Officer, Flank Company 1808

This portrait of Lord Charles Townsend shows the frock worn by officers on campaign during the Napoleonic wars. It is scarlet with gold lace edges and blue cloth collar and cuffs. He is in either a light or grenadier company because he wears red and gold wings on his shoulder instead of an epaulette. There is a crimson silk sash round his waist and a plain black leather sword belt. The coat is buttoned across but can be worn folded back to reveal a blue plastron style front that narrows down to the waist, or the more normal way of having just the tops of the lapels folded back. The buttons are grouped in threes but do not seem quite level with each other. Also there seems to be a button-hole missing between the top two buttons.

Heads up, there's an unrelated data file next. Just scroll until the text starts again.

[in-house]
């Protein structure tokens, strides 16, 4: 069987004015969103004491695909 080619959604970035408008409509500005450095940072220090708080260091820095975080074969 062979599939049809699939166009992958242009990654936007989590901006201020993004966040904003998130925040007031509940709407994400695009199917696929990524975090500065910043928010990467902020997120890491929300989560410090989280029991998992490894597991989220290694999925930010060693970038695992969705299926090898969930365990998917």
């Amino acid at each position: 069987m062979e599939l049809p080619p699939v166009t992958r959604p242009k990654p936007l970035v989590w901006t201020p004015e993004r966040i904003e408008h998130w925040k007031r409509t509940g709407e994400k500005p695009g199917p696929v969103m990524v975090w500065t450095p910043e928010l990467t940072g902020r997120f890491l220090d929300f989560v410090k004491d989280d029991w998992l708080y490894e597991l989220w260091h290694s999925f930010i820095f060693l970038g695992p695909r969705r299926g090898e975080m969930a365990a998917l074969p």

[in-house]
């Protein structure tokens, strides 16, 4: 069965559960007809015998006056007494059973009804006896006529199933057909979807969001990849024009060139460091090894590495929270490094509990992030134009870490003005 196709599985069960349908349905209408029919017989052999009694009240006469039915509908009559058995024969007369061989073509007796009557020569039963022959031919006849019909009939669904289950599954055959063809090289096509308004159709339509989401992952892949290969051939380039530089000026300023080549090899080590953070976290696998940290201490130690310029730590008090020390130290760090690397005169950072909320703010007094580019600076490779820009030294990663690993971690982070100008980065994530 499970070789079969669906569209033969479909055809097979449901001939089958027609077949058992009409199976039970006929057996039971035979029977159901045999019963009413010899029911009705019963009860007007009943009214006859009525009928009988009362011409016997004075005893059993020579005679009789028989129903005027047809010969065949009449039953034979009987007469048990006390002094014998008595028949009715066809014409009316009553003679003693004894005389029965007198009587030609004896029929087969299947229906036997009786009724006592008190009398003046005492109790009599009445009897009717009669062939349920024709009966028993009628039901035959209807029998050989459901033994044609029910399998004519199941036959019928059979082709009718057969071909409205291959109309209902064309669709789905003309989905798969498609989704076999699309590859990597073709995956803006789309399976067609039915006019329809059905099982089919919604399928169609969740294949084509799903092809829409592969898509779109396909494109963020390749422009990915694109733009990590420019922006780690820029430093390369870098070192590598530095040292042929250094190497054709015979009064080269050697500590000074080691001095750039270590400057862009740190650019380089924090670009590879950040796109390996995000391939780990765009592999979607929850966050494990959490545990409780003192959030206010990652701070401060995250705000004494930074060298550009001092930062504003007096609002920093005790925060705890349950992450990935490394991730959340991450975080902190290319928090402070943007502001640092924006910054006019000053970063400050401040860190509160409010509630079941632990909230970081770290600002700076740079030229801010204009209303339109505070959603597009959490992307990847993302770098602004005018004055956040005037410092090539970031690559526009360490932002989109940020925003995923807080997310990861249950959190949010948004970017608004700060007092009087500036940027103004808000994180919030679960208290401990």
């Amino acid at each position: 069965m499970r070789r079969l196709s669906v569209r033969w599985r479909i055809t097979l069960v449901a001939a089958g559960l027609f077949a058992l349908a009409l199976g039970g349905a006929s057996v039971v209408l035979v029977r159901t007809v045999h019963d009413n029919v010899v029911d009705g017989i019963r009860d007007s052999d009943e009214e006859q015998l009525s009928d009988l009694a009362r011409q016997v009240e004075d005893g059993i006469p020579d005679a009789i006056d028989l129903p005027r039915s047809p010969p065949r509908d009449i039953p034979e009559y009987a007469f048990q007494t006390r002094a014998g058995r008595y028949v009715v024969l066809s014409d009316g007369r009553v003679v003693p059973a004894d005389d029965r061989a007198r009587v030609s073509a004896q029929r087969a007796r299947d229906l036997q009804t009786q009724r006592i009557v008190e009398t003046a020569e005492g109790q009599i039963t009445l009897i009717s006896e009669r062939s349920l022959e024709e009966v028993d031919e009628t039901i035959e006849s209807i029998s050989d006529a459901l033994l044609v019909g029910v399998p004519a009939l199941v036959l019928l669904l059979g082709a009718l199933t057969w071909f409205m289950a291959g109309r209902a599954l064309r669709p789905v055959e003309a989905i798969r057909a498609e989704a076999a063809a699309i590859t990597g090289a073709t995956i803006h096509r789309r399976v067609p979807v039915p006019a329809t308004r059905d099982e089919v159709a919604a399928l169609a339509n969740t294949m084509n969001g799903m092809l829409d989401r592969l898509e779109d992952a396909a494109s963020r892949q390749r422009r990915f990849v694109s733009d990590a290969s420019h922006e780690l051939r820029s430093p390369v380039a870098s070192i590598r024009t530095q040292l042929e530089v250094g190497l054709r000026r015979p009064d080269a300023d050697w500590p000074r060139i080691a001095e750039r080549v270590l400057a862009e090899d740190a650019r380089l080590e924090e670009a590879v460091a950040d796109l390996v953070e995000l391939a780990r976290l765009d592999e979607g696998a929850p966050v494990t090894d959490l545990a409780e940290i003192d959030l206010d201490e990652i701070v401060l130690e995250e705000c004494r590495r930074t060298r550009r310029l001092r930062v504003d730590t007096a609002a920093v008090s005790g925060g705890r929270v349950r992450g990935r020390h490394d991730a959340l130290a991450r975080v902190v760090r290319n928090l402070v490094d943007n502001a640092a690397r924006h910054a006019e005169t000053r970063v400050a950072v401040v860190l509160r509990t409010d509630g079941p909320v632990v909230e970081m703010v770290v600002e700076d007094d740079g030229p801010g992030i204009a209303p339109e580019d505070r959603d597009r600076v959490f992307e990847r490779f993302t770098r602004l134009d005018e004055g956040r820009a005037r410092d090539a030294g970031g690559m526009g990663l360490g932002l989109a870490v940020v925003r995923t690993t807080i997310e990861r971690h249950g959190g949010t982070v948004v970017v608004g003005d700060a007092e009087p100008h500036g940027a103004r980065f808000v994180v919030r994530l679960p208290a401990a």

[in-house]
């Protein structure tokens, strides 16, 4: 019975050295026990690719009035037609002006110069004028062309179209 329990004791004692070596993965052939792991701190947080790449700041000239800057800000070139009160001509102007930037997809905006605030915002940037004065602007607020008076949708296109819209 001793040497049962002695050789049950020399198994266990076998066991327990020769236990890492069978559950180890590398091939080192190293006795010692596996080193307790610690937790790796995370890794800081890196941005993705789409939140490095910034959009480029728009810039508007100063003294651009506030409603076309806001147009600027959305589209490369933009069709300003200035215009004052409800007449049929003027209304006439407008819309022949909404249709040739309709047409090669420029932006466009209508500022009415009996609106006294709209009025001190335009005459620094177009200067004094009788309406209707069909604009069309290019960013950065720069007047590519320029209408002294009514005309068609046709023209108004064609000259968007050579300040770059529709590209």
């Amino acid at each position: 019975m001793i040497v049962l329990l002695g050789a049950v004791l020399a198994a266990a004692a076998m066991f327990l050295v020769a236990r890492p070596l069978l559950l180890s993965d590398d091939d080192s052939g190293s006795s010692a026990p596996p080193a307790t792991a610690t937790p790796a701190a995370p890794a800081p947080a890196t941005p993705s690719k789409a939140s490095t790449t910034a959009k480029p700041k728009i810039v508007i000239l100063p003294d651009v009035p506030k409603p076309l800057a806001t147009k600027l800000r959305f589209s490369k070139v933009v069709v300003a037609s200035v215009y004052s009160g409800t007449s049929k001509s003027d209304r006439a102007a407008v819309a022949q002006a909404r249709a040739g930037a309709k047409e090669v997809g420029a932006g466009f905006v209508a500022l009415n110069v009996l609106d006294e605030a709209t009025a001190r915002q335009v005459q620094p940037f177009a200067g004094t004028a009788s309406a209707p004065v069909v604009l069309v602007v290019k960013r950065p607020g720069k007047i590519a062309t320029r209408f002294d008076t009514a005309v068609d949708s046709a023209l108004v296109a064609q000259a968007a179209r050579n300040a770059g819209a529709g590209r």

The white leather sword-belt would normally be worn over the right shoulder with an oval belt-plate. A gorget would also be worn below the throat when on duty. His hat at this stage would have depended on which flank company he served in. For parade wear the grenadier company officers wore the fur cap but retained the bicorn worn fore-and-aft for campaign. Light company officers wore the shako with a green plume. When the new Waterloo shako was issued in 1812 all ranks wore it including officers except when in full dress.

Uniforms | Regimental Details


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by Stephen Luscombe